I heard from someone in the game business that the texture artist at Bethesda Softworks who created the nude texture is a woman. Not that it should have anything to do with this... but a good amount of commentators accused developer sexism as lower body textures weren't complete. She made the texture complete because it was the obvious thing to do to create quality work. Probably made it easier to get the rest of the textures to fit just right.

Fahrenheit is great because it's the one exception where the game was developed without the usual compromise, then censored for US release, and the rest of the world received the full version.
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If they are so concerned over video games, they should have just two sections, adults and kids and mark the adult boxes in red or something and put them all on the upper shelves. This way it's easy for parents to see which games are suitable for young people and those which aren't.

My thoughts exactly, but the fact is Microsoft, Sony, all major US retailers and many others have first committed to tremendous self-censorship in what they allow to be published on their systems or sold on their shelves, then outsourced that censorship to ESRB, and ESRB appears broken beyond any reasonable standard. My guess is that this combination will hold games (as a medium) back maybe 10-20 years, but obviously we can never know for sure what exactly would have been created.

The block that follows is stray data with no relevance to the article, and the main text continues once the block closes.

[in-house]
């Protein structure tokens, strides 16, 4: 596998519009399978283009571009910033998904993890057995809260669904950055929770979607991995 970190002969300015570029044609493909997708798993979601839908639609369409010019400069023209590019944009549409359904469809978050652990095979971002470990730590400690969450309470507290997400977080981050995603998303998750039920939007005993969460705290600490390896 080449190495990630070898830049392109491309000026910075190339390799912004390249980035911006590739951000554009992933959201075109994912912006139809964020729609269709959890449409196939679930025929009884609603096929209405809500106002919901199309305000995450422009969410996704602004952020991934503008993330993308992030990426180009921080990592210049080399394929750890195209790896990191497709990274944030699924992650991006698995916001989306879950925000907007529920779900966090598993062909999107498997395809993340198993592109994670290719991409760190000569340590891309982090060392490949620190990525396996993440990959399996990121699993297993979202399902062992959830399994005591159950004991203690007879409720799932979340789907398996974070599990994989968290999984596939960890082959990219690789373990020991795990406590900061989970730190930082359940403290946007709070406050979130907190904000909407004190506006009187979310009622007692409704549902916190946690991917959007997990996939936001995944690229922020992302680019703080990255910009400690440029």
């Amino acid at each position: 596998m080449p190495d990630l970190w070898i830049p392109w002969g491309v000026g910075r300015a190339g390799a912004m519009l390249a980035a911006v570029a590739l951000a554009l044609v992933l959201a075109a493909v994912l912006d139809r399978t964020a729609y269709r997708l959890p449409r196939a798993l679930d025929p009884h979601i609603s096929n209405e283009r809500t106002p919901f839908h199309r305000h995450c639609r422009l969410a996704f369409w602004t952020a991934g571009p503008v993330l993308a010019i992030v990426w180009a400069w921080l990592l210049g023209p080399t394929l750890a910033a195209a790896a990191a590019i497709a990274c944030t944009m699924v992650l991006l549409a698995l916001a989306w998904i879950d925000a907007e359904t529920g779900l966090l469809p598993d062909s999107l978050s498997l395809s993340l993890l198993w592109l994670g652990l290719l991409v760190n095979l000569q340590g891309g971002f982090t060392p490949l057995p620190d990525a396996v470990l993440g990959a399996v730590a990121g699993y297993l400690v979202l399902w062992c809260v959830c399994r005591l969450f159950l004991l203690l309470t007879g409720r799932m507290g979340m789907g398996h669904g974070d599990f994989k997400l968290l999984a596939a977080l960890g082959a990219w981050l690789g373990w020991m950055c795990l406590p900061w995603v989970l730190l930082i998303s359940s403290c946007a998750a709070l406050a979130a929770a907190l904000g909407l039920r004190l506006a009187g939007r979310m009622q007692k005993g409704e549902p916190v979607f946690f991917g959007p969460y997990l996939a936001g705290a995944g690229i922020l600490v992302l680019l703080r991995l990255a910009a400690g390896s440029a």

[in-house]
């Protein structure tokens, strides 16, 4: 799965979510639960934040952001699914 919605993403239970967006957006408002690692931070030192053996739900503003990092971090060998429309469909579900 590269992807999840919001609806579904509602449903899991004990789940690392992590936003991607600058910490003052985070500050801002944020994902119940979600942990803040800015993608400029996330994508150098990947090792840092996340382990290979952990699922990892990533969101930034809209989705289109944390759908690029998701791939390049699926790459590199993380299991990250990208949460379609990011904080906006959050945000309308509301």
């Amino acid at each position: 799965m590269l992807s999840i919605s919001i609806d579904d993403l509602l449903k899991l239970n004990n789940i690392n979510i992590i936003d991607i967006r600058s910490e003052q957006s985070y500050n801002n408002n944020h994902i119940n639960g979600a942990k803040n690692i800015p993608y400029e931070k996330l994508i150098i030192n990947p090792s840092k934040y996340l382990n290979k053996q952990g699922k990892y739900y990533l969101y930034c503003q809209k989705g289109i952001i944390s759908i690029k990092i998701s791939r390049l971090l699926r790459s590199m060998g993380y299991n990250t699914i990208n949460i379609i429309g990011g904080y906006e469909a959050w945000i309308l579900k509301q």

Witness this monster: raping a whole medium for decades and still not completely gone at 60 years.
post #7 of 33
Quote:
Originally Posted by giant View Post

Rape? Depictions of rape are exceedingly rare in video games, aside from a few obscure, primarily japanese games and a very old pornographic atari game.

Well, in light of an ever-increasing number of studies that discount the influence of video game violence on behavior and little evidence that they have a significantly distinct impact from violent films, it's not clear whether that matters. \

Ok... picking up hookers and "slapping them around"... close enough...
post #8 of 33
Quote:
Originally Posted by tonton View Post

Ok... picking up hookers and "slapping them around"... close enough...

What game are you referring to?
post #9 of 33
Quote:
Originally Posted by giant View Post

What game are you referring to?

GTA:SA?
post #10 of 33
Quote:
Originally Posted by giant View Post

Well, in light of an ever-increasing number of studies that discount the influence of video game violence on behavior and little evidence that they have a significantly distinct impact from violent films, it's not clear whether that matters. \